April 2010
Volume 51, Issue 13
Free
ARVO Annual Meeting Abstract  |   April 2010
Two-Photon Microscopy for Real Time Imaging of the Aqueous Outflow Pathway
Author Affiliations & Notes
  • H. Nakamura
    Department of Ophthalmology, Summa Health System, Akron, Ohio
    Department of Chemistry,
    University of Illinois at Chicago, Chicago, Illinois
  • Y. Zhao
    Department of Chemistry,
    University of Illinois at Chicago, Chicago, Illinois
  • Y. Liu
    Department of Chemistry,
    University of Illinois at Chicago, Chicago, Illinois
  • B. Y. J. T. Yue
    Department of Ophthalmology and Visual Sciences,
    University of Illinois at Chicago, Chicago, Illinois
  • R. J. Gordon
    Department of Chemistry,
    University of Illinois at Chicago, Chicago, Illinois
  • Footnotes
    Commercial Relationships  H. Nakamura, None; Y. Zhao, None; Y. Liu, None; B.Y.J.T. Yue, None; R.J. Gordon, None.
  • Footnotes
    Support  NIH Grant EY018318 to HN
Investigative Ophthalmology & Visual Science April 2010, Vol.51, 5559. doi:
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      H. Nakamura, Y. Zhao, Y. Liu, B. Y. J. T. Yue, R. J. Gordon; Two-Photon Microscopy for Real Time Imaging of the Aqueous Outflow Pathway. Invest. Ophthalmol. Vis. Sci. 2010;51(13):5559.

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      © ARVO (1962-2015); The Authors (2016-present)

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Abstract

Purpose: : To investigate the structure and function of the aqueous outflow pathway of the eye, a two-photon fluorescence microscope was built, designed specifically for real time imaging of the eye.

Methods: : A prototype two-photon microscope designed for imaging eye tissue was built. Briefly, 35 femtosecond 800 nm laser pulses, generated from a commercial mode-locked Ti:Sapphire oscillator (Tsunami, Spectra Physics), were steered by a 45o dichroic mirror and focused onto the sample surface by a 40X, 0.66 NA objective. The fluorescence induced by the focused laser pulses was collected by the same objective and detected by a photomultiplier tube (PMT), after passing through the dichroic mirror and a short-pass filter. The current from the PMT was fed into a computer equipped with a data acquisition card. To acquire images, a raster scan of the laser focus within the xy focal plane was produced using a 2D galvanometer scanner, which was driven by a two-channel arbitrary waveform generator. A homemade computer interface was developed for laser scanning control, signal detection, and display of the two-photon images. The field of view and resolution of the microscope were determined using artificial targets. To investigate the phototoxicity of the laser radiation, cultured human trabecular meshwork (TM) cells were ablated by the laser under conditions identical to those used during microscopic examinations. An MTT assay of the TM cells was performed to determine the phototoxicity of the laser as well as the cytotoxicity of various fluorescent cell labeling reagents including QtrackerTM. In addition, images the TM tissue were acquired with the two-photon microscope.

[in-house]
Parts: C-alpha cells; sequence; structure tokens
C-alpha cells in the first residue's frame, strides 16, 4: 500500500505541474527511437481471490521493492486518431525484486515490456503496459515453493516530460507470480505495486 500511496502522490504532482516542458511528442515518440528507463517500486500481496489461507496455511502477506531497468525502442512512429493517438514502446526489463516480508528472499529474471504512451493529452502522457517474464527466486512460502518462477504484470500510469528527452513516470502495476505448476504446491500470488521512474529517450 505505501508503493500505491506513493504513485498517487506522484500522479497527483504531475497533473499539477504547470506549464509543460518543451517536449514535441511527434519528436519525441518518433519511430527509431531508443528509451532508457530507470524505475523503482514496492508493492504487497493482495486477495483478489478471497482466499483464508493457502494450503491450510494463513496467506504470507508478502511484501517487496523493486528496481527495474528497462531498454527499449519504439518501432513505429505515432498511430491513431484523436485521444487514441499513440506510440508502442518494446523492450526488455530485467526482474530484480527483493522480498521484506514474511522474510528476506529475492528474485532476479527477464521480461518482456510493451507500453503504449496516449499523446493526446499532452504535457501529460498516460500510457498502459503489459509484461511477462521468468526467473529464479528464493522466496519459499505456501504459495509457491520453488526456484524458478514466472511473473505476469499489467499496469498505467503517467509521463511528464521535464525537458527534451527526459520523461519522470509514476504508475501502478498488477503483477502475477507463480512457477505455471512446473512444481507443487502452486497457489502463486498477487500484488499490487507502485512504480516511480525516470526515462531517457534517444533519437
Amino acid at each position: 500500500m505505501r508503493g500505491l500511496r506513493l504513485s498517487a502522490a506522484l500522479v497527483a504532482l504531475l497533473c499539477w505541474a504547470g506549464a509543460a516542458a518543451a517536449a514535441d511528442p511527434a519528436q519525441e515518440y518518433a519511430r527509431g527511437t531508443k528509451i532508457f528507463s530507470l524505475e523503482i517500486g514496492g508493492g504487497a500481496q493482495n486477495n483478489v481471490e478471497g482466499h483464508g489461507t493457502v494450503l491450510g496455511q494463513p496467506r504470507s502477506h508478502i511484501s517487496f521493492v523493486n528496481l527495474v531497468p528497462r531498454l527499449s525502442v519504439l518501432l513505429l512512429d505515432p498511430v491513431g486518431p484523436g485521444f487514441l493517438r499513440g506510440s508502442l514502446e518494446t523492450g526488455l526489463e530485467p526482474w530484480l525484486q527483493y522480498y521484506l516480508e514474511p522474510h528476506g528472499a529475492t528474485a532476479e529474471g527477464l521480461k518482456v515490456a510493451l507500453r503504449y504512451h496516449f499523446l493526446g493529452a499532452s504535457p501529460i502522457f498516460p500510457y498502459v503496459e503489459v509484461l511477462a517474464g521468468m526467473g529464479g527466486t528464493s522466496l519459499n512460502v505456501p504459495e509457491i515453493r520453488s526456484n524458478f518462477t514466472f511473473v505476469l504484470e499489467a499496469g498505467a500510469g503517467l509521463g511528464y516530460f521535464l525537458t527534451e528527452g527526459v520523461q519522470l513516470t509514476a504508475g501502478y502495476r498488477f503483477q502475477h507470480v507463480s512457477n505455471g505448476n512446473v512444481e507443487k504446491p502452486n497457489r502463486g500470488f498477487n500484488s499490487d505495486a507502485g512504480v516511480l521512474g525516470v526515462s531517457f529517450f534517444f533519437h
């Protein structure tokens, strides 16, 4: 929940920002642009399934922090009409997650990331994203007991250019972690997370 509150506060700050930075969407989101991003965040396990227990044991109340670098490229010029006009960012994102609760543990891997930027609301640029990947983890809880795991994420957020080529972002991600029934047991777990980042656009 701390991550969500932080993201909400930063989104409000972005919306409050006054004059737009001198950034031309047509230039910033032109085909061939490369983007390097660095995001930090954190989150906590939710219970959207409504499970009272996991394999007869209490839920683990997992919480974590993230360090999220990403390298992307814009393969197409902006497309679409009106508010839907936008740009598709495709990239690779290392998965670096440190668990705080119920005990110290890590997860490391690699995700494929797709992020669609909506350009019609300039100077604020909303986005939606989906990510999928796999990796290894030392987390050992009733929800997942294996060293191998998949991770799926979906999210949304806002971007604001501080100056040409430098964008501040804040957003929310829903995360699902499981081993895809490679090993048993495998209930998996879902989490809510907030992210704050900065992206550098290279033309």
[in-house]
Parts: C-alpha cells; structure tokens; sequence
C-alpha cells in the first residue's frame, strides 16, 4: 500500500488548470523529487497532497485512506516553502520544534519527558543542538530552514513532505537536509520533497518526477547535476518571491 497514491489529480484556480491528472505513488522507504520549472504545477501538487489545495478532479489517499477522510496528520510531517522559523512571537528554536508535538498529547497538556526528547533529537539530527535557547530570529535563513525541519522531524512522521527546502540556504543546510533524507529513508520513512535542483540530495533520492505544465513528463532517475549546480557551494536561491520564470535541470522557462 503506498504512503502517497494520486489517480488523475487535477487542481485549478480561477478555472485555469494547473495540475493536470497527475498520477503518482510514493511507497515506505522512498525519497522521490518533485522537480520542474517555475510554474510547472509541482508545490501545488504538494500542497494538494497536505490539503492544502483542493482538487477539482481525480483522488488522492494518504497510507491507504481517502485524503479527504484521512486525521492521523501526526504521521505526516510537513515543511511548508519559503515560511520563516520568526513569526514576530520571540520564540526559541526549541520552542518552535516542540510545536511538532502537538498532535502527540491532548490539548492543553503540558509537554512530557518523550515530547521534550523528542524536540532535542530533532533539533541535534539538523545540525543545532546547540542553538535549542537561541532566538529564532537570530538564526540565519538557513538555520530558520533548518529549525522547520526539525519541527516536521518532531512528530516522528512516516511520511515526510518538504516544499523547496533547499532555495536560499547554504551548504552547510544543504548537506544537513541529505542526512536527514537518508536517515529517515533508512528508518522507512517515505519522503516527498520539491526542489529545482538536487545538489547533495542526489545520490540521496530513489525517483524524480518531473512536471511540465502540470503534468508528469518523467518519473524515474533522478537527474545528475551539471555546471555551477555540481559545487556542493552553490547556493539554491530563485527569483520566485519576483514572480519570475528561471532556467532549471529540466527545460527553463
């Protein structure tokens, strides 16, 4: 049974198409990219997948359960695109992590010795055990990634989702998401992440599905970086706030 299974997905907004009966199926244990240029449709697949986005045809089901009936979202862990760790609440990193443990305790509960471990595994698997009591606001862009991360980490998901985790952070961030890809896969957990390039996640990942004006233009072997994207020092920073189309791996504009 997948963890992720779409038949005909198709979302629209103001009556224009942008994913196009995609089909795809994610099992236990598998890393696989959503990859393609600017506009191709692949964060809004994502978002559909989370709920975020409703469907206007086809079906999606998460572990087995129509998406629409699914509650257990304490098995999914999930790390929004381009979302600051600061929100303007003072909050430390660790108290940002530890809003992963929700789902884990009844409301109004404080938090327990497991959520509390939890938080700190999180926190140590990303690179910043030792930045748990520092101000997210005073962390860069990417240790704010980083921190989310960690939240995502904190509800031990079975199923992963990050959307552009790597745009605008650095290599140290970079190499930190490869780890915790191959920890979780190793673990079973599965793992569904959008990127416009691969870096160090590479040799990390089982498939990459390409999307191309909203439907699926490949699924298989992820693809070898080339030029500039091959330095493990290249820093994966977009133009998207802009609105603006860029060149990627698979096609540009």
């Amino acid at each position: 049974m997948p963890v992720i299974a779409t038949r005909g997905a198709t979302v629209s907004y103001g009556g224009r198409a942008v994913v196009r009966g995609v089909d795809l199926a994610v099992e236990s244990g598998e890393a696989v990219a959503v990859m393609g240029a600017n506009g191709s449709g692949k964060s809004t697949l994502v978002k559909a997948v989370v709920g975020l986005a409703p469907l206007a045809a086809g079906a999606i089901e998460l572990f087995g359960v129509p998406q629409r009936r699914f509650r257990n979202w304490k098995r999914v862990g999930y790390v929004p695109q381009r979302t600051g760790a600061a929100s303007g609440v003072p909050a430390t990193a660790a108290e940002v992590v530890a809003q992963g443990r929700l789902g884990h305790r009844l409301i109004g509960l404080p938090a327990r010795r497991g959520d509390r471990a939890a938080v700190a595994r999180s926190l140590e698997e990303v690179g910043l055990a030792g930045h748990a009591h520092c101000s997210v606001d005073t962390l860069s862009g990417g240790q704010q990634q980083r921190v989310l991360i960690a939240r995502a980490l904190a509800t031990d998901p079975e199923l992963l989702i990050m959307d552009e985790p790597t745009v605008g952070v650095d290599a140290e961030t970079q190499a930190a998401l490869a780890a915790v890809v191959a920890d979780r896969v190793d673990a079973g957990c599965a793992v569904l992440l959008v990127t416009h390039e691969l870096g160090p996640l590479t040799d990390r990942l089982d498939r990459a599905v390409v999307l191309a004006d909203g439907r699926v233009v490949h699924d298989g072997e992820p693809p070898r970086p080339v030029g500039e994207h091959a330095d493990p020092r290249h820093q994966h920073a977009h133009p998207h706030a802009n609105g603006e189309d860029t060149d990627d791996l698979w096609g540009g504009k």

Results: : The resolution of the microscope was determined to be 0.63 µm in the lateral (xy) plane and 3.8 µm in the z-direction. The observable area was 150 x 150 µm, the working distance was 0.49 mm, and the scanning time was 20 sec/frame. No laser phototoxicity was detected by the MTT assay. Among the reagents tested, QtrackerTM did not show any cytotoxicity. TM beams as well as cells in the human specimens were visualized and images were captured by the prototype of two-photon microscope.

Conclusions: : A prototype of a two-photon microscopy system designed specifically for eyes was built and characterized. Real time observations to investigate the aqueous outflow pathway of the eye are feasible using this instrument.

Keywords: outflow: trabecular meshwork • imaging/image analysis: non-clinical • microscopy: light/fluorescence/immunohistochemistry 
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